Where is Perl better? Well I think Perl is better for writing tests, this is because Perl is a dynamic language, and tests require a lot of setup, and Java makes it verbose. So use Groovy or Kotlin for tests if this is a complaint.

Missing all of these things in Perl lead me to frequently wanting to build my own framework, and lot’s of utilies.

Perl was taking steps backwards in 2014 and Java was outpacing Perl

Not much to say here, 5.18 was a boring release that marked features that had been stable since 5.10 as experimental. This was about 1 year before Java 8 went final, which brought, Stream’s, Lambda’s, Defender Methods (Role’s without direct state access).

Are there things I could do in Perl that I can’t do in Java? Absolutely, the one I miss the most is postfix if, e.g $self->{var} if $var != undef. Another is “key value” constructors, as java only supports array based constructors, I think some of java’s most verbose code is because of this, see getters, setters, Builders, and to lesser extent Factories. Fortunately I can generate getter’s and setters with my IDE, and Builders are only as needed. If you really, really hate those, project Lombok, and Immutables can cut the boiler plate, because java natively supports code generation. Most of it I don’t miss though, because I found that a lot of things aren’t necessary once you get types involved.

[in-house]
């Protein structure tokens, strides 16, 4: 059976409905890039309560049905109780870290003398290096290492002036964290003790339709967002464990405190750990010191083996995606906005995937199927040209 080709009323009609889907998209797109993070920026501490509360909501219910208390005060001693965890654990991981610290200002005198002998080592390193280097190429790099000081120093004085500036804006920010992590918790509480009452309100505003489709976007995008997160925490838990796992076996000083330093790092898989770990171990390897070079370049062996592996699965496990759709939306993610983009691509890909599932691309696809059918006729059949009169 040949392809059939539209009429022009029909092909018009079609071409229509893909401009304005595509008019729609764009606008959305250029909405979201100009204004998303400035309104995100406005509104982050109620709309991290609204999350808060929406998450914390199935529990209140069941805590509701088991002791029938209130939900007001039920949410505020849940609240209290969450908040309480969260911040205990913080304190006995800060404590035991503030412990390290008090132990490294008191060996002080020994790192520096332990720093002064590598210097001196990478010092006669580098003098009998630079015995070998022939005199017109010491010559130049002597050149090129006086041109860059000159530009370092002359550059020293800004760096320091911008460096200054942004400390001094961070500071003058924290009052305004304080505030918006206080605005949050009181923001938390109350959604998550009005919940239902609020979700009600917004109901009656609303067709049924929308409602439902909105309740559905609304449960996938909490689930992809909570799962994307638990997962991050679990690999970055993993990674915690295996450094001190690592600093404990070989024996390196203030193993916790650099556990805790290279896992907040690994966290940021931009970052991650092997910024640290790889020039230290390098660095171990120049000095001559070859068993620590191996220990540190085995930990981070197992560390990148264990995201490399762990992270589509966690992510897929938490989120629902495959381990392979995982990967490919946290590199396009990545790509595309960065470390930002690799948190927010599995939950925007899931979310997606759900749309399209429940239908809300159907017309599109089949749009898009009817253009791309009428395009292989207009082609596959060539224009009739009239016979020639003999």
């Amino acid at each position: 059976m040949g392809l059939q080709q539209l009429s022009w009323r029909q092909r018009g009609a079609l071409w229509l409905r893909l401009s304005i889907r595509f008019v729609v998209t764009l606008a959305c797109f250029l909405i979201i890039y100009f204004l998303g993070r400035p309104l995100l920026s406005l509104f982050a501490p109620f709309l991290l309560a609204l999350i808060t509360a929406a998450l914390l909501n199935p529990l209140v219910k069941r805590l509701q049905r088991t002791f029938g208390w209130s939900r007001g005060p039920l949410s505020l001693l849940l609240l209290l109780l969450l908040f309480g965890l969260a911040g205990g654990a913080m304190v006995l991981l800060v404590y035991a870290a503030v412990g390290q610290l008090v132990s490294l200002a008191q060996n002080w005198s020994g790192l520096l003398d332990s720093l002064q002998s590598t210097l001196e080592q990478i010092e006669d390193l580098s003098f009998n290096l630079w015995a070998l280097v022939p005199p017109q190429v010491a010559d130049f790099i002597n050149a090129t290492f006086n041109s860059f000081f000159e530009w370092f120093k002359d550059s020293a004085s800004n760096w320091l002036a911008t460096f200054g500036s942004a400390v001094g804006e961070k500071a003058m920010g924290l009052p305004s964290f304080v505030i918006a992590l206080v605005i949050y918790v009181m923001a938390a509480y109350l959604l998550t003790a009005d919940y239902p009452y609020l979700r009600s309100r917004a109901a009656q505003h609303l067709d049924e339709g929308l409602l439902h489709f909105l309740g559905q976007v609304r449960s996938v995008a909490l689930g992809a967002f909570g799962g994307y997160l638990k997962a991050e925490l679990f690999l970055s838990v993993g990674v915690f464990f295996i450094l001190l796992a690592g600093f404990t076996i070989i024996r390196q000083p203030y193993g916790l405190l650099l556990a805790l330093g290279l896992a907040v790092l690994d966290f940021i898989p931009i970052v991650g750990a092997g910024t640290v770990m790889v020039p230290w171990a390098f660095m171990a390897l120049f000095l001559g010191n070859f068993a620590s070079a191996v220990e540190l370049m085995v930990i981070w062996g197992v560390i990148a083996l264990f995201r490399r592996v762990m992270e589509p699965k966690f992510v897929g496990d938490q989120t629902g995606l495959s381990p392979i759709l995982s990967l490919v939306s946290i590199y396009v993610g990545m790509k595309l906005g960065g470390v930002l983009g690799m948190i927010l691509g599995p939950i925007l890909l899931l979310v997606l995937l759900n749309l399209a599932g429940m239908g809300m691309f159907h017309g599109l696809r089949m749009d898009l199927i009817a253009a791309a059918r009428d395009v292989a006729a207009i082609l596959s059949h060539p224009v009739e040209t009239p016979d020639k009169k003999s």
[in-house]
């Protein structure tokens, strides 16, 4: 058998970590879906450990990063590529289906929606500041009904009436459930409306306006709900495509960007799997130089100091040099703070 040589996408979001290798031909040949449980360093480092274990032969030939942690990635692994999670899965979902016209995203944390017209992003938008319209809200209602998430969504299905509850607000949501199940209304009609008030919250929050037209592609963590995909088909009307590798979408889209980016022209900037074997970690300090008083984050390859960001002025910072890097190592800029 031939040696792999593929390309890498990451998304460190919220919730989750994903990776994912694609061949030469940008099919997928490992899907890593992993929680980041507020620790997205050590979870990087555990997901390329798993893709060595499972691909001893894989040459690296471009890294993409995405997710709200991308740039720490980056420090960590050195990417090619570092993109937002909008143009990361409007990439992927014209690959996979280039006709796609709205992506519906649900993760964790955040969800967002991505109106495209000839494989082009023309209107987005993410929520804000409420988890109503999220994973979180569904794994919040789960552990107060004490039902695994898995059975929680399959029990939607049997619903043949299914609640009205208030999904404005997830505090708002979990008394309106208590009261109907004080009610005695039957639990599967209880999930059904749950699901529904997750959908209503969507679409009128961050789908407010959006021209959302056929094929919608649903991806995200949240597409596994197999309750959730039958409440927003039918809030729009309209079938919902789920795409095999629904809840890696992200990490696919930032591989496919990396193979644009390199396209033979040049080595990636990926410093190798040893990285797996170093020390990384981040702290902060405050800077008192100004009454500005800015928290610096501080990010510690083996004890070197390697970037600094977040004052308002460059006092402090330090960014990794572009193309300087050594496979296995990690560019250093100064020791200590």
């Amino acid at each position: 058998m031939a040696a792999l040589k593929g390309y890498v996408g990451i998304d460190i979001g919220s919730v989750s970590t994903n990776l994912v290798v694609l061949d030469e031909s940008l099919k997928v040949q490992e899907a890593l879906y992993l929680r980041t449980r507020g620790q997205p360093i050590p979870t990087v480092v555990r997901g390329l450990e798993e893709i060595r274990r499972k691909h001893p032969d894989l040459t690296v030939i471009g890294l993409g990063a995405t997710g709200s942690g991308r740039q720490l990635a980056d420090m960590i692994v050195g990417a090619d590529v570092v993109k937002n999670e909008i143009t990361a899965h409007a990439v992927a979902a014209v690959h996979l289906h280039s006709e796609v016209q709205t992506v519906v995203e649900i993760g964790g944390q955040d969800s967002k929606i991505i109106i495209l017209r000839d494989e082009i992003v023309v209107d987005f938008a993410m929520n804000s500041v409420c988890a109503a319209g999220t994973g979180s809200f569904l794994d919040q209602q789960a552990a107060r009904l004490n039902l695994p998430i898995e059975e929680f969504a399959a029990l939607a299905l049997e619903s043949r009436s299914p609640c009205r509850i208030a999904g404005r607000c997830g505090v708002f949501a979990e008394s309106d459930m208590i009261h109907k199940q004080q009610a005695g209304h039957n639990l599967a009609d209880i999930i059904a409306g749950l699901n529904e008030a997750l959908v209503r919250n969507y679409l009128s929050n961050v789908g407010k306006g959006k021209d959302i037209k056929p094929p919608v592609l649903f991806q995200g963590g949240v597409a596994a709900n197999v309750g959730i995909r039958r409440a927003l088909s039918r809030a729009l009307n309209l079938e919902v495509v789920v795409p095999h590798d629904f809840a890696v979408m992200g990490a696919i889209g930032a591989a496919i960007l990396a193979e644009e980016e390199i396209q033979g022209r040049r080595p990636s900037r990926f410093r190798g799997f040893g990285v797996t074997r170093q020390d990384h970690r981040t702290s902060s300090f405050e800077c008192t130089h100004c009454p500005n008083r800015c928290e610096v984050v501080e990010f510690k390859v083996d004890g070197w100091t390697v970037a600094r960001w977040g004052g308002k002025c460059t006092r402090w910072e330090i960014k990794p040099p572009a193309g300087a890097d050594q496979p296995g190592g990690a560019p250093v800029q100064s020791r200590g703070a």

Recently, I’ve realized that I miss Dist::Zilla, Maven, just isn’t as good, and Gradle has one too many bugs for my taste (no seriously, I just need that fixed). Ok Gradle may have other issues, ultimately I have no idea if it solves the problem that DZ solved, which was distribution “provisioning”. I need more than skeletons, and I’m frustrated to the point of considering starting my own.

Community and Culture issues

Let’s start with culture, specifically the corporate culture of Perl. Corporate Perl, from what I observed was largely a CPAN-less mish mash of home grown frameworks and scripts. This code had terrible naming and structure.

The community of course was the opposite of this, but it was hard to see if any of this code was broadly used.